Several geographic sites in Wyoming were named for La Ramée (anglicized to Laramie), including the Laramie River, the city of Laramie, Wyoming, Fort Laramie, Laramie Peak, and Laramie County.[12][13][14]

In popular culture[edit]

In James A. Michener's 1974 historical novel, Centennial and the 1978-1979 NBC television mini-series, of the same name, the colorful, French Canadian or French Metis, coureur des bois, from Montreal, Quebec, Canada, named "Pasquinel", was introduced, as an early, frontier mountain man and trapper, in 1795 Colorado, Spanish Upper Louisiana Territory of Mexico, now the present-day state of Colorado. Pasquinel was portrayed, in the NBC television mini-series, Centennial, by American TV actor, Robert Conrad. The fictional character of Pasquinel was loosely based on the life of French-speaking fur trader Jacques La Ramee.[citation needed] Pasquinel explains to his son Jacques that Jacques was named for Pasquinel's friend and former trapping partner, Jacques La Ramee.[citation needed]

See also[edit]


  1. ^ hafen, LeRoy R. (1966). The Mountain Men and the Fur Trade of the Far West, Vol. VI. Glendale, California: Arthur H Clark Company. 
  2. ^ Wyoming Historical Society. "Annals of Wyoming - Index F". wyshs.org. Wyoming Historical Society. Retrieved 9 March 2016.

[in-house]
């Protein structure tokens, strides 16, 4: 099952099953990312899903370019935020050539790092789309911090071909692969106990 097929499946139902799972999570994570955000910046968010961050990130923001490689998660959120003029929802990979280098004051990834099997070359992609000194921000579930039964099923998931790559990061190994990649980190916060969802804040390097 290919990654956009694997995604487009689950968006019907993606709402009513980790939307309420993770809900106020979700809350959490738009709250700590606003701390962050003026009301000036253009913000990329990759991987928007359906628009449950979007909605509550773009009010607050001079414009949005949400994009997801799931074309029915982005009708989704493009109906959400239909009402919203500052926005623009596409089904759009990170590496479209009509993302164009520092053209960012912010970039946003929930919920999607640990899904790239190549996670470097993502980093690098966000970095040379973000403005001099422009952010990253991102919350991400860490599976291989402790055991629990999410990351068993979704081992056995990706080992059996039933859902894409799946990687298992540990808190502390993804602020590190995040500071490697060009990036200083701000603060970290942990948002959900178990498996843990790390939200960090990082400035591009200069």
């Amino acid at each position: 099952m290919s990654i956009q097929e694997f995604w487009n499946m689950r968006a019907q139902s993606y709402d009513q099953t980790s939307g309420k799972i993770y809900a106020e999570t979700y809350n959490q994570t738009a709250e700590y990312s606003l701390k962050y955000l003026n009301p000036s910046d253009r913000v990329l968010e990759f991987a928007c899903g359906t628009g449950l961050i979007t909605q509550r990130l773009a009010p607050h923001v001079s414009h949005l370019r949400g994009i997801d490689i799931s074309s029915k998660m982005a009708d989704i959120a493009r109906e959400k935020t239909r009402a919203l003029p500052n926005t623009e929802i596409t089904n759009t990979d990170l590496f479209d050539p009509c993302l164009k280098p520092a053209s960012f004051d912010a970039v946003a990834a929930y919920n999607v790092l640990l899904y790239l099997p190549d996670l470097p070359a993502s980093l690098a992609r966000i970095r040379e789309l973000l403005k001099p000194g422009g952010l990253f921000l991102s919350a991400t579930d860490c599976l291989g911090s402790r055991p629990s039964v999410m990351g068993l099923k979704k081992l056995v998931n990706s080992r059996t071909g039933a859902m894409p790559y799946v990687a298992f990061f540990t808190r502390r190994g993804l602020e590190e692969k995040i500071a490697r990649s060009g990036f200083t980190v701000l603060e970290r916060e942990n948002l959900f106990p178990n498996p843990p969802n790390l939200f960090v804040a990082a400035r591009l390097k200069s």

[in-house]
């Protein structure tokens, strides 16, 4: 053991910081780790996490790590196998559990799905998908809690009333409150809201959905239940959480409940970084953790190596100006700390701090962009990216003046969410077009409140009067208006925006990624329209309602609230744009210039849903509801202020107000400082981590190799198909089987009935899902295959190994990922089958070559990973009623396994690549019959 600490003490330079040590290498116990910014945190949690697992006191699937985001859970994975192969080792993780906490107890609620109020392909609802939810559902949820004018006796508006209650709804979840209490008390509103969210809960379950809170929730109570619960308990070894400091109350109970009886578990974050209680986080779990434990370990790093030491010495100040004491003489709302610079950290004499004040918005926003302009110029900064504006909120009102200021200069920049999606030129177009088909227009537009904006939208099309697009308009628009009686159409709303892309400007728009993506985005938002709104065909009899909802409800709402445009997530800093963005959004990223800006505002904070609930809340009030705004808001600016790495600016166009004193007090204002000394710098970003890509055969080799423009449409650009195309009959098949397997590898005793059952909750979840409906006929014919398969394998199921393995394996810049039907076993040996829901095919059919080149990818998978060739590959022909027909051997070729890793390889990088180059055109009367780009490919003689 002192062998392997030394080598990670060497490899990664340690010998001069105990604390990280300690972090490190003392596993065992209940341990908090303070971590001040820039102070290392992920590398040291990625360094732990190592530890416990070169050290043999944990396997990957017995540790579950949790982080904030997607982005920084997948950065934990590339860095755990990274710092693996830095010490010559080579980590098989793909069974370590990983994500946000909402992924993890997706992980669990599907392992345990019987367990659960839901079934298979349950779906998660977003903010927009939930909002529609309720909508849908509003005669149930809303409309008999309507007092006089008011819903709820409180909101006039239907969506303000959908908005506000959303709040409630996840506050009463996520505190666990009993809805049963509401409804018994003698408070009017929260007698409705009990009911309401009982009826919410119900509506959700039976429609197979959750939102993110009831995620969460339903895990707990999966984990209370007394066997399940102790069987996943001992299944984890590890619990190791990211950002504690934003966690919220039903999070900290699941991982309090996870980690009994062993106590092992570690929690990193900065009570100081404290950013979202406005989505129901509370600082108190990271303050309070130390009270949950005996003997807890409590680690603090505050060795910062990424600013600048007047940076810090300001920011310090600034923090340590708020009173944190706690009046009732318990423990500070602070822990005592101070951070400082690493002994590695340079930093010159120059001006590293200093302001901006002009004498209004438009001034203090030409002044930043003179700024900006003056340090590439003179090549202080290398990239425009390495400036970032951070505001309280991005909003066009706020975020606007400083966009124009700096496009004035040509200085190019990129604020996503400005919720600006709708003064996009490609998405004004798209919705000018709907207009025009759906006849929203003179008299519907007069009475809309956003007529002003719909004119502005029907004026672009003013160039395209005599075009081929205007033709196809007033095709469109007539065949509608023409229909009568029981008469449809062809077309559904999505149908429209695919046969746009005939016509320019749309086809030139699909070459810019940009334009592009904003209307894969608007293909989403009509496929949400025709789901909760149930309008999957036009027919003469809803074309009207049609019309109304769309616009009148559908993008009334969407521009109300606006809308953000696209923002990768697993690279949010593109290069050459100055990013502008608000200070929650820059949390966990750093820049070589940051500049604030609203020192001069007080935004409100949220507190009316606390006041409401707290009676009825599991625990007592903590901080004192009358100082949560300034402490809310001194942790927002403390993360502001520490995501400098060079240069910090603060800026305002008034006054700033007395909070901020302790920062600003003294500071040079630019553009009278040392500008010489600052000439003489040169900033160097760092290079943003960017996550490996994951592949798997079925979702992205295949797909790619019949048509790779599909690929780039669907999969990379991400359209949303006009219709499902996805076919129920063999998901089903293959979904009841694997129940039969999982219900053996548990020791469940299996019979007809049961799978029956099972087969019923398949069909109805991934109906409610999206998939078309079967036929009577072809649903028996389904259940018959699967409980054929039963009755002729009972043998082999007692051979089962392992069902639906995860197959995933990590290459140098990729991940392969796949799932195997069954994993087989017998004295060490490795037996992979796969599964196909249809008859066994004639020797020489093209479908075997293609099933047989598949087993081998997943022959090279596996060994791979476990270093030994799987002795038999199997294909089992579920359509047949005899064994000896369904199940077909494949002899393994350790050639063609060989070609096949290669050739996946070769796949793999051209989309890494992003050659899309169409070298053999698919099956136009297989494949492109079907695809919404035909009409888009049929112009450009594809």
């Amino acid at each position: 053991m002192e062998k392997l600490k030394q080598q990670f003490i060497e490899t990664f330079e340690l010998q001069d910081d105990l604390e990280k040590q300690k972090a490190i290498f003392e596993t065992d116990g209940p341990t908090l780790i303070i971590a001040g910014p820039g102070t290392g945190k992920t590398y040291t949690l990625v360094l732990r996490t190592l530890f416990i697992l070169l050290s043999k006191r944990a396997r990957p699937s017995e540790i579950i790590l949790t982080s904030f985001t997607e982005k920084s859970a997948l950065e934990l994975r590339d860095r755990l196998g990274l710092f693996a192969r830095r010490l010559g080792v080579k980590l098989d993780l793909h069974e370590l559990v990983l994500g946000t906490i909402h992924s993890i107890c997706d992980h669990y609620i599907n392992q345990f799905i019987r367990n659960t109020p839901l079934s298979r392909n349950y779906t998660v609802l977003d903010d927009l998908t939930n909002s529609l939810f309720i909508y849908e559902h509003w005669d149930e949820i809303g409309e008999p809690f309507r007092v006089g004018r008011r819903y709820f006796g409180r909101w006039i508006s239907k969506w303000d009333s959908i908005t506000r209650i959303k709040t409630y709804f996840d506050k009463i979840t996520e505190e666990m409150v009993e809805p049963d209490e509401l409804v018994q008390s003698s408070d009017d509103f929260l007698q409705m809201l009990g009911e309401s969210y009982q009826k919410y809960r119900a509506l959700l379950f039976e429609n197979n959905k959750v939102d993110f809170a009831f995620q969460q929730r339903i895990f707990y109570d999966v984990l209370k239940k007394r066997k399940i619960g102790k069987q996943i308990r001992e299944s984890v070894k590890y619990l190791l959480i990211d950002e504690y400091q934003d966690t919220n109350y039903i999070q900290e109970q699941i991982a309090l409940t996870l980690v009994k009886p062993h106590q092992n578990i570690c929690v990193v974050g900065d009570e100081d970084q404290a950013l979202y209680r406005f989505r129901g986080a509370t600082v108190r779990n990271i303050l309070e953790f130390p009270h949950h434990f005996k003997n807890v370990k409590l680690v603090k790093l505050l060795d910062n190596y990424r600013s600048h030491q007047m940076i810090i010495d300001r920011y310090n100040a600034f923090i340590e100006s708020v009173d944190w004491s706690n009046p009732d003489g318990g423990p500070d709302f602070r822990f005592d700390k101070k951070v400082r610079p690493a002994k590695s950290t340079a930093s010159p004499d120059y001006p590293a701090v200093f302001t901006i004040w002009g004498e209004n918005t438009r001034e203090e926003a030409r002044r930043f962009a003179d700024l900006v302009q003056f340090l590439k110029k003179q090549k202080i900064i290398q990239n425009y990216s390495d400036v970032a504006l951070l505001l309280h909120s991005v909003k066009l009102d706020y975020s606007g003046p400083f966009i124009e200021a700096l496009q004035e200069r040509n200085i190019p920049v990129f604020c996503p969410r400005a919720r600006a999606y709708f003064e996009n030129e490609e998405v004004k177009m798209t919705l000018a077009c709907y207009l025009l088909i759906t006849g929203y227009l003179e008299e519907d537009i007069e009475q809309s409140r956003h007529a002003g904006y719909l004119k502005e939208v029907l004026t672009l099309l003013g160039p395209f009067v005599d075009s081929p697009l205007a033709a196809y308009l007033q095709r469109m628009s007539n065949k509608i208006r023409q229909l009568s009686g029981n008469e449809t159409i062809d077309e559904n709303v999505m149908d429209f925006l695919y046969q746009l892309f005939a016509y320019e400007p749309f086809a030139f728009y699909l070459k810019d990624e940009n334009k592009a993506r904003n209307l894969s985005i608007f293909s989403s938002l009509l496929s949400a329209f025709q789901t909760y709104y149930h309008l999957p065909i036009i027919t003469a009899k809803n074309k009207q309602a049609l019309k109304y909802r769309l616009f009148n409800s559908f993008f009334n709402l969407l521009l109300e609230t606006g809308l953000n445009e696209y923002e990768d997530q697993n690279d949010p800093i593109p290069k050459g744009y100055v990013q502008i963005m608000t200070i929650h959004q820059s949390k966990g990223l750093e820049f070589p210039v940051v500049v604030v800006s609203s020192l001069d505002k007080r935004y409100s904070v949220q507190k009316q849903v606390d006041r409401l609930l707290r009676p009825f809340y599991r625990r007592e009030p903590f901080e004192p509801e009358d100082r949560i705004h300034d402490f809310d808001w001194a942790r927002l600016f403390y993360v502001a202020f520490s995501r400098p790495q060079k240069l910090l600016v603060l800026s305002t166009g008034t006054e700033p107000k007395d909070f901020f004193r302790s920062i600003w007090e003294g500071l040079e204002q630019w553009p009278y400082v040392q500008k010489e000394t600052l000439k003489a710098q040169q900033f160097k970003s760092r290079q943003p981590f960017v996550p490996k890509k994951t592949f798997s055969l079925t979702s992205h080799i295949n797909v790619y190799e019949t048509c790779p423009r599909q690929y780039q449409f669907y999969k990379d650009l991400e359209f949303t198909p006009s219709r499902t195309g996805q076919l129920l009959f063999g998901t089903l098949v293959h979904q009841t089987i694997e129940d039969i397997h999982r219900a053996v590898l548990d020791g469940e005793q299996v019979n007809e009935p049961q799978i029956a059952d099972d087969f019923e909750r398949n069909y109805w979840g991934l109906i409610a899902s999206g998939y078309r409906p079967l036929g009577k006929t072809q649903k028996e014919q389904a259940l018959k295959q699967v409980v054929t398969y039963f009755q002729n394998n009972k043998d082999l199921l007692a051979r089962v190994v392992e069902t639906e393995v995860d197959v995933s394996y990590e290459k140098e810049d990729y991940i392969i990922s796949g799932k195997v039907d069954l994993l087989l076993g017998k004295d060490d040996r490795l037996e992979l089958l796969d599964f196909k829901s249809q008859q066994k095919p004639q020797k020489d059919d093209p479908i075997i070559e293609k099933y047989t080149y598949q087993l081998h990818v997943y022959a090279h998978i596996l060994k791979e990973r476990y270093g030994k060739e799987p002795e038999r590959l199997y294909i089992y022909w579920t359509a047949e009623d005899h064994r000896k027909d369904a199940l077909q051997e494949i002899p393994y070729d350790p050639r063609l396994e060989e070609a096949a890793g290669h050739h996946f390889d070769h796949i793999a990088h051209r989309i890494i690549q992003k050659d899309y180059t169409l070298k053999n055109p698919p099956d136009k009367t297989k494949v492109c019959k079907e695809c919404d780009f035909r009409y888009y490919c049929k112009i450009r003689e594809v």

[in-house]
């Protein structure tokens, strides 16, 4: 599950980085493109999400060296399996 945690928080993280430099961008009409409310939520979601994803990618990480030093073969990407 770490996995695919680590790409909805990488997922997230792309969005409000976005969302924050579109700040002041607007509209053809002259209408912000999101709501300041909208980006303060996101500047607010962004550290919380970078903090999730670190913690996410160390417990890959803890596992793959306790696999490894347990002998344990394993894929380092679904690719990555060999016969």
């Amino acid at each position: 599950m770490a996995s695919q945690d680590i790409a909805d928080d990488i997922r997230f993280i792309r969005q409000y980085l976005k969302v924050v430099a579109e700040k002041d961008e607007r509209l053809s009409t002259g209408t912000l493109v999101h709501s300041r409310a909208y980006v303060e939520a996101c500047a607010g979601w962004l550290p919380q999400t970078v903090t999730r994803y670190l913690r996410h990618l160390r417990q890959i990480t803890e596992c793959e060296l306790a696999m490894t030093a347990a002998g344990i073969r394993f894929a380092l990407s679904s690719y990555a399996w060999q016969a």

3. ^ Fromhold, Joachim (2012). Alberta History – The Old North Trail (Cree Trail), 15,000 years of Indian history 1750-1822. Canada: First Nations Publishing. p. 366. ISBN 978-1-105-65418-3. 
  4. ^ Coutant, C. G. Dr. (1899). History of Wyoming and (The Far West). New York: Argonaut Press, Ltd. ISBN 1293790222. 
  5. ^ Eddins, Ned O. "Mountain Men Fur Trade Exploration History". The Fur Trapper. 
  6. ^ Fetter, Richard (1982). Mountain Men of Wyoming. Boulder, CO: Johnson Publishing Co. ISBN 0933472641. 
  7. ^ McDermott, John D.; Hafen, Leroy R. (ed.) (1982). "J. LaRamee" in The Mountain Men and the Fur Trade of the Far West (Vol. VQ. Spokane, CA: Arthur H. Clark Co. pp. 223–225. 
  8. ^ Pitcher, Don (2000). Wyoming Handbook (Fourth ed.). Emeryville, CA: Avalon Travel Publishing, Inc.  Hafen, LeRoy (1968). The mountain men and the fur trade of the far west. Spokane, WA: Arthur Clark Co. 
  9. ^ Chittenden, Hiram H. (1935). The American Fur Trade of the Far West. Lincoln, NE, and London UK: University of Nebraska Press. 
  10. ^ Thrapp, Dan L. (1988). Encyclopedia of Frontier Biography, Volume 2 G-o. Glendale, CA: A.H. Clark Company. p. 813. ISBN 0-8032-9417-4. 
  11. ^ Robertson, Roland G. (1999). Competitive Struggle: America's Western Fur Trading Posts 1764-1865. Tamarack Books, Caxston Press. p. 144. ISBN 978-087004-5714. Retrieved 22 June 2015. 
  12. ^ National Park Service (2000). NPS Historical Handbook: Fort Laramee. United States National Park Service. 
  13. ^ University of Wyoming. "Jacques LaRamie Historical Marker Site near Wheatland, WY". Retrieved 22 June 2015. 
  14. ^ Hardee, Jim. "The Fur Trade in Wyoming". Wyoming History. Retrieved 22 June 2015. 

External links[edit]